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DFS operates in the consumer finance sector, which has characteristics that make it unique to other industries. Understanding these differences is crucial when it comes to putting a value on the financial stock. These lenders, for example, must hold certain levels of capital in order to maintain a safe cash cushion. Looking at line items such as book values, in addition to the return and cost of equity, is fitting for gauging DFS’s intrinsic value. Below we’ll take a look at how to value DFS in a reasonably accurate and uncomplicated approach.
What Is The Excess Return Model?
Let’s keep in mind two things – regulation and type of assets. United States’s financial regulatory environment is relatively strict. Moreover, consumer financials tend to not hold large amounts of tangible assets as part of total assets. Therefore the Excess Returns model is appropriate for deriving the true value of DFS as opposed to the traditional model, which puts weight on factors such as capital expenditure and depreciation.
Deriving DFS’s True Value
The central belief for this model is, the value of the company is how much money it can generate from its current level of equity capital, in excess of the cost of that capital. The returns in excess of cost of equity is called excess returns:
Excess Return Per Share = (Stable Return On Equity – Cost Of Equity) (Book Value Of Equity Per Share)
= (0.25% – 12%) x $38.72 = $5.23
Excess Return Per Share is used to calculate the terminal value of DFS, which is how much the business is expected to continue to generate over the upcoming years, in perpetuity. This is a common component of discounted cash flow models:
Terminal Value Per Share = Excess Return Per Share / (Cost of Equity – Expected Growth Rate)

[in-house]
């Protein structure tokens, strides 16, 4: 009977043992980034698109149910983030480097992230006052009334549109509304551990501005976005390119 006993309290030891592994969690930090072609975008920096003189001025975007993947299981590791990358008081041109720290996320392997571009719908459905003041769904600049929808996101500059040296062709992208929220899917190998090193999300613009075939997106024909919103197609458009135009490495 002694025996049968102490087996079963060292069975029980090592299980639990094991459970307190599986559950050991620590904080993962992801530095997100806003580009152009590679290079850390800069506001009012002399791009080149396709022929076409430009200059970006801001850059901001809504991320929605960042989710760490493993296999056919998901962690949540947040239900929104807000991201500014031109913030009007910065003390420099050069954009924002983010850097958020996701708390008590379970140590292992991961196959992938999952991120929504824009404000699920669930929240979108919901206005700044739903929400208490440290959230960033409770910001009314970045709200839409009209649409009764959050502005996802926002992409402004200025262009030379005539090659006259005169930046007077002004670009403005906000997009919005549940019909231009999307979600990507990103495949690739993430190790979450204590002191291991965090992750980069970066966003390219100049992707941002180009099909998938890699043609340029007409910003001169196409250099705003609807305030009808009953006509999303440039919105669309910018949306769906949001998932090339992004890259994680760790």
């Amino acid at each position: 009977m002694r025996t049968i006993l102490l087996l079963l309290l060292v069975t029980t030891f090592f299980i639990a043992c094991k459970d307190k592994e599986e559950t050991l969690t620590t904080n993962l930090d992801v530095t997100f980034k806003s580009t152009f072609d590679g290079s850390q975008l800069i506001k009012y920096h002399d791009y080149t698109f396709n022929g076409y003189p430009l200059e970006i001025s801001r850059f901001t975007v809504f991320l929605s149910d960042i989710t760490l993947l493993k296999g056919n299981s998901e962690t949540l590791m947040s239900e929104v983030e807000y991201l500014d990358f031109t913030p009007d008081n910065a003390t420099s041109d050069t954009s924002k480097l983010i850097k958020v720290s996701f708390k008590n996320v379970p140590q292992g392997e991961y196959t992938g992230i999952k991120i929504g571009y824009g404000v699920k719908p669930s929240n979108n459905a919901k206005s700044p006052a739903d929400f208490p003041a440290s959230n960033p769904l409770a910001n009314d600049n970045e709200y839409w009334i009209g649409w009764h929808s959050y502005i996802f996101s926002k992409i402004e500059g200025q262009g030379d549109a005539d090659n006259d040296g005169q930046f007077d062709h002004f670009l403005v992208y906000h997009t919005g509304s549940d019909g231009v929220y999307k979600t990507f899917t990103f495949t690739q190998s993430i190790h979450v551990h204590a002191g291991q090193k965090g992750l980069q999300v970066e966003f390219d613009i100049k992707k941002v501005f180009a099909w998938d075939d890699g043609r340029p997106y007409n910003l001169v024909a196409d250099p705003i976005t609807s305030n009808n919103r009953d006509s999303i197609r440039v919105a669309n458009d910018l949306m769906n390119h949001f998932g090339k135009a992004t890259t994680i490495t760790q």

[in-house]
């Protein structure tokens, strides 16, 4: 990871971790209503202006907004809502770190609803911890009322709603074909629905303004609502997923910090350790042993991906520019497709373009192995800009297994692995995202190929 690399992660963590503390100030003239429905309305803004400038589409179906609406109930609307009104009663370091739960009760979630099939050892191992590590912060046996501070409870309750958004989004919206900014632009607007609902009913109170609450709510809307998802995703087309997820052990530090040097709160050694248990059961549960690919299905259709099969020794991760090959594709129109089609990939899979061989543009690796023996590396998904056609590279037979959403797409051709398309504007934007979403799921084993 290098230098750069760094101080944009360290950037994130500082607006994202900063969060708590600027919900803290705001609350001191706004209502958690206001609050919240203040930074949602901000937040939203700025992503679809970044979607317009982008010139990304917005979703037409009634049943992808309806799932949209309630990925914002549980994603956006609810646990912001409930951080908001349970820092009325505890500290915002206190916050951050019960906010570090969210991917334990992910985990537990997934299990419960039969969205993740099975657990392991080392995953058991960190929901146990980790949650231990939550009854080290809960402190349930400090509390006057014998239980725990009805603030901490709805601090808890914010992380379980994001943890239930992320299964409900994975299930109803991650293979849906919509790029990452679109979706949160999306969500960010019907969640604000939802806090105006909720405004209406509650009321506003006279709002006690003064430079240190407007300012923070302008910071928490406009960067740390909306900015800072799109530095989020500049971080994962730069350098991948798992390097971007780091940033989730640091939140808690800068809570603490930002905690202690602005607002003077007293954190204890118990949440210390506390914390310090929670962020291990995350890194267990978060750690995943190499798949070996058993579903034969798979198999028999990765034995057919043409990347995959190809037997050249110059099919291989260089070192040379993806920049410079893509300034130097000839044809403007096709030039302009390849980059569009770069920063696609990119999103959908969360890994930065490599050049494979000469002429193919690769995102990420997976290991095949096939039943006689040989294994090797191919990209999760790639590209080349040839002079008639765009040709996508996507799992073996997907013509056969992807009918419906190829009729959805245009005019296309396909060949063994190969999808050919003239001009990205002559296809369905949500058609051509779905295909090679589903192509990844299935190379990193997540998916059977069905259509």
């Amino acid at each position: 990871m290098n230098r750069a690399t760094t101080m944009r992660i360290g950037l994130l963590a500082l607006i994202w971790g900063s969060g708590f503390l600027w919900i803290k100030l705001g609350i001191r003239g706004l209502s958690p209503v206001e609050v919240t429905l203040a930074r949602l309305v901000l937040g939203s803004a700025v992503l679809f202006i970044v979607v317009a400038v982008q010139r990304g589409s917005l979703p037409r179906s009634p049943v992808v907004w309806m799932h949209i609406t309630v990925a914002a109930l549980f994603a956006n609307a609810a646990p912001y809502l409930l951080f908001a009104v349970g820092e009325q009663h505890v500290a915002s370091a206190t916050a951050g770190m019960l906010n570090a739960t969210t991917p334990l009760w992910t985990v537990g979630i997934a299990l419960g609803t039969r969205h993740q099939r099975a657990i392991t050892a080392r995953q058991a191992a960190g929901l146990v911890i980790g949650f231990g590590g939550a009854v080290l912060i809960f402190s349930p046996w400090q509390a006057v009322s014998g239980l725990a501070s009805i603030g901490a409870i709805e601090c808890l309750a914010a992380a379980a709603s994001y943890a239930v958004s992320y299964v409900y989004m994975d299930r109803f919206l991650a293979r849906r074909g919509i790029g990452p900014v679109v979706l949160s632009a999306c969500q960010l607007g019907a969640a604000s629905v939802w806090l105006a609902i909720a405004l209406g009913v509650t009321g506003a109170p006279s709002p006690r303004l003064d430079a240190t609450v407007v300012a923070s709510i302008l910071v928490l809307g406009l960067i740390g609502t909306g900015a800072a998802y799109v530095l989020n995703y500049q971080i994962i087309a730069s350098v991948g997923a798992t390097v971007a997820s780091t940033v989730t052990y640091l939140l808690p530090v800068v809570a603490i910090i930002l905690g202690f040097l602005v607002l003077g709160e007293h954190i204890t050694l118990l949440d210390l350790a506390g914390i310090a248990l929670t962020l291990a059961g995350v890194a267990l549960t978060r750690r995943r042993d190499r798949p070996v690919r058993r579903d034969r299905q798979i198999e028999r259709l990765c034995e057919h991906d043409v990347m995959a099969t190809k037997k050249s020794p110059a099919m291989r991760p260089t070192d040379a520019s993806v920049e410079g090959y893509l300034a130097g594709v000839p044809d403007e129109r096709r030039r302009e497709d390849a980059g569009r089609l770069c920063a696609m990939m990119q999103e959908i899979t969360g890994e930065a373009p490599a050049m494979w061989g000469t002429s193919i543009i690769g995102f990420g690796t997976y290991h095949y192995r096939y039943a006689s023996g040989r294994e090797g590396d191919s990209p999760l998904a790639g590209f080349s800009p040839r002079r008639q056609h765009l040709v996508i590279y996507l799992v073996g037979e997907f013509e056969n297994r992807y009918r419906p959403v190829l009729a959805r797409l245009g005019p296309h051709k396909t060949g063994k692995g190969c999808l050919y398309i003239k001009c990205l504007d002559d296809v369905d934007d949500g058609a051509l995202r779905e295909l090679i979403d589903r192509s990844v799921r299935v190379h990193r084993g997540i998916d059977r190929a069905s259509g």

= $5.23 / (12% – 2.7%) = $58.98
Combining these components gives us DFS’s intrinsic value per share:
Value Per Share = Book Value of Equity Per Share + Terminal Value Per Share
= $38.72 + $58.98 = $97.7
This results in an intrinsic value of $97.7. Relative to today’s price of US$68.40, DFS is currently undervalued. This means there’s an upside to buying DFS today. Valuation is only one part of your investment analysis for whether to buy or sell DFS. Analyzing fundamental factors are equally important when it comes to determining if DFS has a place in your holdings.
For consumer financials, there are three key aspects you should look at:
- Financial health: Does it have a healthy balance sheet? Take a look at our free bank analysis with six simple checks on things like leverage and risk.
- Future earnings: What does the market think of DFS going forward? Our analyst growth expectation chart helps visualize DFS’s growth potential over the upcoming years.
- Dividends: Most people buy financial stocks for their healthy and stable dividends. Check out whether DFS is a dividend Rockstar with our historical and future dividend analysis.
For more details and sources, take a look at our full calculation on DFS here.
To help readers see past the short term volatility of the financial market, we aim to bring you a long-term focused research analysis purely driven by fundamental data. Note that our analysis does not factor in the latest price-sensitive company announcements.
The author is an independent contributor and at the time of publication had no position in the stocks mentioned. For errors that warrant correction please contact the editor at firstname.lastname@example.org.